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Prior to death registers being recorded at the local county court house, a record of burial may be found in [[United States Church Records|Church records]]. The [[Social Security Death Index (SSDI)|Social Security Death Index (SSDI)]] is a database whose records reveal an individuals' full name and residence at time of application, birth and death dates and last known residence. For more information about the SSDI see the [[U.S. Social Security Records for Genealogists|U.S. Social Security Records for Genealogists]] wiki page. A death record is considered a primary source.  
  
 
== Death Certificates  ==
 
== Death Certificates  ==
  
The information on a death certificate is usually given by someone close to the ancestor called an [[I genealogical glossary terms|informant]]. Death certificates may be filed in the state where an individual died and also in the state where he is buried. Other than the date, time and place of death, all&nbsp;other information on a&nbsp;death certificate is taken from&nbsp;what is&nbsp;supplied&nbsp;by the informant. This makes a death certificate a secondary source of information for things like the birth place and date, and the names of the deceased's parents.  
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The information on a death certificate is usually given by someone close to the ancestor called an [[I genealogical glossary terms|informant]]. Death certificates may be filed in the state where an individual died and also in the state where he is buried. Other than the date, time and place of death, all other information on a death certificate is taken from what is supplied by the informant. This makes a death certificate a secondary source of information for things like the birth place and date, and the names of the deceased's parents.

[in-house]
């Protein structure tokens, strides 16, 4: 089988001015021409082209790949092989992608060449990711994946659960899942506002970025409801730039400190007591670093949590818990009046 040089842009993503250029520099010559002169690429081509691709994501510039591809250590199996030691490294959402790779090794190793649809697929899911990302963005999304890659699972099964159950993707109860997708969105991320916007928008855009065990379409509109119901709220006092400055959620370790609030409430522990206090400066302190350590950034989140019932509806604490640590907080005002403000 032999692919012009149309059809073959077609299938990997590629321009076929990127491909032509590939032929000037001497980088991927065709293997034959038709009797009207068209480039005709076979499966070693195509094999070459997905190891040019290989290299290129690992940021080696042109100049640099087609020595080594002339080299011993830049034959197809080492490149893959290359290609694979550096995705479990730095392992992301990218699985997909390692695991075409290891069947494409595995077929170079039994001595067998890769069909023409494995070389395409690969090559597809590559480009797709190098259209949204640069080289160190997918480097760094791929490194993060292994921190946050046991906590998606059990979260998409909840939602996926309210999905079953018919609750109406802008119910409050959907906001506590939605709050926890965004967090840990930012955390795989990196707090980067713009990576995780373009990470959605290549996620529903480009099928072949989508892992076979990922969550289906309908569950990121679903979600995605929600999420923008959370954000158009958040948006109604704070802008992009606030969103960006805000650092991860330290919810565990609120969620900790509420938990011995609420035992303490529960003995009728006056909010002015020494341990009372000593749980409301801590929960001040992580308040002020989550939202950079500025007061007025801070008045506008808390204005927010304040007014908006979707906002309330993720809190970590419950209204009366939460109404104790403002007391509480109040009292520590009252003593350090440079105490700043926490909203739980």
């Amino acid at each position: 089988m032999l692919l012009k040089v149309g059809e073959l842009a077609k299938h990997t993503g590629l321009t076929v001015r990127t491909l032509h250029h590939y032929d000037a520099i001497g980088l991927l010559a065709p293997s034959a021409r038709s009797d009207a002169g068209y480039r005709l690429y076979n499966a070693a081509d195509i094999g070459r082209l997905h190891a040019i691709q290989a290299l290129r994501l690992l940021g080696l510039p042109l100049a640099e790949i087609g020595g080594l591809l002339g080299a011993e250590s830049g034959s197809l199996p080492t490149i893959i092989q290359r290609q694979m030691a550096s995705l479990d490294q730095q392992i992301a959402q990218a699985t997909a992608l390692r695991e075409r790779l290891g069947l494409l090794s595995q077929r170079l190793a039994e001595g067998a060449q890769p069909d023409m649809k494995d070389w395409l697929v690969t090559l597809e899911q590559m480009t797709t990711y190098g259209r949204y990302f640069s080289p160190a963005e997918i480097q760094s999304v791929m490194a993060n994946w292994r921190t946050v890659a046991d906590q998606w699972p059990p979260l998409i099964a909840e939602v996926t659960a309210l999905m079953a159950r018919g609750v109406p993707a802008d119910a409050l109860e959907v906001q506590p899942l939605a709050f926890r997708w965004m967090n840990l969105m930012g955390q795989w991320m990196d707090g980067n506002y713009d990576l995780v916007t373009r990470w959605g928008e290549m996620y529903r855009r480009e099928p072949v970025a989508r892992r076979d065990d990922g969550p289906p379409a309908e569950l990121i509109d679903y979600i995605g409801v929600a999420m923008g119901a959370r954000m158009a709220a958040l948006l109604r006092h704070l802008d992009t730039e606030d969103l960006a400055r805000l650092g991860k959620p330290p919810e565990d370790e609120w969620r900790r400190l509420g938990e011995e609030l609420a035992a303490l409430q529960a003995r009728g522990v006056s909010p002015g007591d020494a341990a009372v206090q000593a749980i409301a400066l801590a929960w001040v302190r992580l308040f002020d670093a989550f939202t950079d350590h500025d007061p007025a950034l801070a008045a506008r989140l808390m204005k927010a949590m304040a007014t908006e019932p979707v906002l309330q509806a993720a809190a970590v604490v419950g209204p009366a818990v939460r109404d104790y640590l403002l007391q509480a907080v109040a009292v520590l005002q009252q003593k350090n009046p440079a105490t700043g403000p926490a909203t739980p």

For more information concerning death records by State see the [[Summary of Death Records in the United States by State|Summary of Death Records in the United States by State]] wiki page. To write for vital records see "Where to Write for Vital Records: Births, Deaths, Marriages, and Divorces" <ref>Leonard, Barry. ''Where to Write for Vital Records: Births, Deaths, Marriages, and Divorces'' Published by DIANE Publishing, 2007. ISBN 1422314820, 9781422314821 . 47 pages. Full text is available at [http://books.google.com/books?id=jx8HDU6V700C Google Books]. [http://www.worldcat.org/isbn/1422314820 Worldcat] </ref>
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For more information concerning death records by State see the [[Summary of Death Records in the United States by State|Summary of Death Records in the United States by State]] wiki page. To write for vital records see "Where to Write for Vital Records: Births, Deaths, Marriages, and Divorces" <ref>Leonard, Barry. ''Where to Write for Vital Records: Births, Deaths, Marriages, and Divorces'' Published by DIANE Publishing, 2007. ISBN 1422314820, 9781422314821 . 47 pages. Full text is available at [http://books.google.com/books?id=jx8HDU6V700C Google Books]. [http://www.worldcat.org/isbn/1422314820 Worldcat] </ref>  
  
Funeral home records are discussed in the [[United States Cemeteries|Cemeteries]]&nbsp;wiki page. The death records of men and women who died in the military, or who are buried in military cemeteries are described in the [[United States Military Records|U.S. Military Records Research Page]].  
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Funeral home records are discussed in the [[United States Cemeteries|Cemeteries]] wiki page. The death records of men and women who died in the military, or who are buried in military cemeteries are described in the [[United States Military Records|U.S. Military Records Research Page]].